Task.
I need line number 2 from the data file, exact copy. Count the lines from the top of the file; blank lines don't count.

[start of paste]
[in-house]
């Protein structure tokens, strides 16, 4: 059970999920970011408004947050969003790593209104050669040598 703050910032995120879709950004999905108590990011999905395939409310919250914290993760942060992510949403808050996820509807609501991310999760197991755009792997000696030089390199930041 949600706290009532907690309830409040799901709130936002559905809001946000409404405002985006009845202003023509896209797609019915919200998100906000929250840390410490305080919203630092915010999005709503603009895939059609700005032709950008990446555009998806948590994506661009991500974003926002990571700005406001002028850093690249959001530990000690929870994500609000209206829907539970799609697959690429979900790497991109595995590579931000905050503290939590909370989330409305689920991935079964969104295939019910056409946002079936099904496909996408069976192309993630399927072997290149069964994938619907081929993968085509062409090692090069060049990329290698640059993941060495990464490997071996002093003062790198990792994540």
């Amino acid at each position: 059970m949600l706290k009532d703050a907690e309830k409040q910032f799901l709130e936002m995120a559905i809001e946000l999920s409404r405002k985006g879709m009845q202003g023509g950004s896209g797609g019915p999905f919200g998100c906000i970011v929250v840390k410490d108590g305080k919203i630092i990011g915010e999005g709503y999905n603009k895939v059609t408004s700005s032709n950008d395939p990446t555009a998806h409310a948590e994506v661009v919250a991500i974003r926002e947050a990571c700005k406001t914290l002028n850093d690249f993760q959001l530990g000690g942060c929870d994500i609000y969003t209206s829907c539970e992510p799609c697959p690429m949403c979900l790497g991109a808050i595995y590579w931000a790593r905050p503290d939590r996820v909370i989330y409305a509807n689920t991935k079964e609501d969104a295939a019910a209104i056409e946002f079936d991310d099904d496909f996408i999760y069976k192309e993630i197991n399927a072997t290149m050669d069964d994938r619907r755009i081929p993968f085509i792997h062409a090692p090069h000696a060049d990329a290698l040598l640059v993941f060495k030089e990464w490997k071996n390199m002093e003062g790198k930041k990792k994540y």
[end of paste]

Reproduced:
């Protein structure tokens, strides 16, 4: 059970999920970011408004947050969003790593209104050669040598 703050910032995120879709950004999905108590990011999905395939409310919250914290993760942060992510949403808050996820509807609501991310999760197991755009792997000696030089390199930041 949600706290009532907690309830409040799901709130936002559905809001946000409404405002985006009845202003023509896209797609019915919200998100906000929250840390410490305080919203630092915010999005709503603009895939059609700005032709950008990446555009998806948590994506661009991500974003926002990571700005406001002028850093690249959001530990000690929870994500609000209206829907539970799609697959690429979900790497991109595995590579931000905050503290939590909370989330409305689920991935079964969104295939019910056409946002079936099904496909996408069976192309993630399927072997290149069964994938619907081929993968085509062409090692090069060049990329290698640059993941060495990464490997071996002093003062790198990792994540």